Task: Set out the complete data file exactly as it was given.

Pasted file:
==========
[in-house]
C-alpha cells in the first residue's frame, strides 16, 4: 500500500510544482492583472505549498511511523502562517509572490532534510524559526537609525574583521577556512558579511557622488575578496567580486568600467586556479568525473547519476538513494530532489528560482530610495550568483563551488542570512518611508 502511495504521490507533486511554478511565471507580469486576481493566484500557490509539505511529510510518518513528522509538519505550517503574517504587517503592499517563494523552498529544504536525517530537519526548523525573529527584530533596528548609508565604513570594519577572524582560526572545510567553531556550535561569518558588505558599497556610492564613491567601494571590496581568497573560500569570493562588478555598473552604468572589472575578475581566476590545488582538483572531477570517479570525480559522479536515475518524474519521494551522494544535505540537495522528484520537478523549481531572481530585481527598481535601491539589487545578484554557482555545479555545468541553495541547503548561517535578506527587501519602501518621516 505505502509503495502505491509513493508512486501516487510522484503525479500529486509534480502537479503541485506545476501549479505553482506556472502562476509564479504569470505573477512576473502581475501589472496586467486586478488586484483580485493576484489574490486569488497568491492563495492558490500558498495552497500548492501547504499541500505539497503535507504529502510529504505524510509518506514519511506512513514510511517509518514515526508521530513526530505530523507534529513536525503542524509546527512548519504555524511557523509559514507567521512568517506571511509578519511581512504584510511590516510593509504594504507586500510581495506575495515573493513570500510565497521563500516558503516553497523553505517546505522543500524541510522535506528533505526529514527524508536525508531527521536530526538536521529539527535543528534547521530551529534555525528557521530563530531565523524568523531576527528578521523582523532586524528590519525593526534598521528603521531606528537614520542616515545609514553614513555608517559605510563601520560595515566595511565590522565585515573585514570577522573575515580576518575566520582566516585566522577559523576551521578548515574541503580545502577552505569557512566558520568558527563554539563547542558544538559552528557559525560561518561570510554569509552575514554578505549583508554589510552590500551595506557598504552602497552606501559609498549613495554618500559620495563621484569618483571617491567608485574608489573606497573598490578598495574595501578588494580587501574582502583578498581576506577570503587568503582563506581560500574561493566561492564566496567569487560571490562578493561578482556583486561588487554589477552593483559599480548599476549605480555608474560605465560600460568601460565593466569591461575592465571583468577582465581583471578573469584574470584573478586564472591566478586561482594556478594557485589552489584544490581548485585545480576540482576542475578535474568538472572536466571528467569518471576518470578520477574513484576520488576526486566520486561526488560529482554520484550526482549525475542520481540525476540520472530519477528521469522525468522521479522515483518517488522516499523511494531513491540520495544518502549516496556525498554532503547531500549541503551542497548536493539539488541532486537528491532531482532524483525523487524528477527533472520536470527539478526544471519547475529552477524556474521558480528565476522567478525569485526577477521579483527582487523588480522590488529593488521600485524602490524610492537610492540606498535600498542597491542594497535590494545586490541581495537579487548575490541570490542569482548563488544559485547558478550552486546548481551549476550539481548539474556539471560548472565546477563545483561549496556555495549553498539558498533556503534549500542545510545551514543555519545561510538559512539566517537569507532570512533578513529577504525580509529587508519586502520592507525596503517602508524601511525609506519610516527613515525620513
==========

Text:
[in-house]
C-alpha cells in the first residue's frame, strides 16, 4: 500500500510544482492583472505549498511511523502562517509572490532534510524559526537609525574583521577556512558579511557622488575578496567580486568600467586556479568525473547519476538513494530532489528560482530610495550568483563551488542570512518611508 502511495504521490507533486511554478511565471507580469486576481493566484500557490509539505511529510510518518513528522509538519505550517503574517504587517503592499517563494523552498529544504536525517530537519526548523525573529527584530533596528548609508565604513570594519577572524582560526572545510567553531556550535561569518558588505558599497556610492564613491567601494571590496581568497573560500569570493562588478555598473552604468572589472575578475581566476590545488582538483572531477570517479570525480559522479536515475518524474519521494551522494544535505540537495522528484520537478523549481531572481530585481527598481535601491539589487545578484554557482555545479555545468541553495541547503548561517535578506527587501519602501518621516 505505502509503495502505491509513493508512486501516487510522484503525479500529486509534480502537479503541485506545476501549479505553482506556472502562476509564479504569470505573477512576473502581475501589472496586467486586478488586484483580485493576484489574490486569488497568491492563495492558490500558498495552497500548492501547504499541500505539497503535507504529502510529504505524510509518506514519511506512513514510511517509518514515526508521530513526530505530523507534529513536525503542524509546527512548519504555524511557523509559514507567521512568517506571511509578519511581512504584510511590516510593509504594504507586500510581495506575495515573493513570500510565497521563500516558503516553497523553505517546505522543500524541510522535506528533505526529514527524508536525508531527521536530526538536521529539527535543528534547521530551529534555525528557521530563530531565523524568523531576527528578521523582523532586524528590519525593526534598521528603521531606528537614520542616515545609514553614513555608517559605510563601520560595515566595511565590522565585515573585514570577522573575515580576518575566520582566516585566522577559523576551521578548515574541503580545502577552505569557512566558520568558527563554539563547542558544538559552528557559525560561518561570510554569509552575514554578505549583508554589510552590500551595506557598504552602497552606501559609498549613495554618500559620495563621484569618483571617491567608485574608489573606497573598490578598495574595501578588494580587501574582502583578498581576506577570503587568503582563506581560500574561493566561492564566496567569487560571490562578493561578482556583486561588487554589477552593483559599480548599476549605480555608474560605465560600460568601460565593466569591461575592465571583468577582465581583471578573469584574470584573478586564472591566478586561482594556478594557485589552489584544490581548485585545480576540482576542475578535474568538472572536466571528467569518471576518470578520477574513484576520488576526486566520486561526488560529482554520484550526482549525475542520481540525476540520472530519477528521469522525468522521479522515483518517488522516499523511494531513491540520495544518502549516496556525498554532503547531500549541503551542497548536493539539488541532486537528491532531482532524483525523487524528477527533472520536470527539478526544471519547475529552477524556474521558480528565476522567478525569485526577477521579483527582487523588480522590488529593488521600485524602490524610492537610492540606498535600498542597491542594497535590494545586490541581495537579487548575490541570490542569482548563488544559485547558478550552486546548481551549476550539481548539474556539471560548472565546477563545483561549496556555495549553498539558498533556503534549500542545510545551514543555519545561510538559512539566517537569507532570512533578513529577504525580509529587508519586502520592507525596503517602508524601511525609506519610516527613515525620513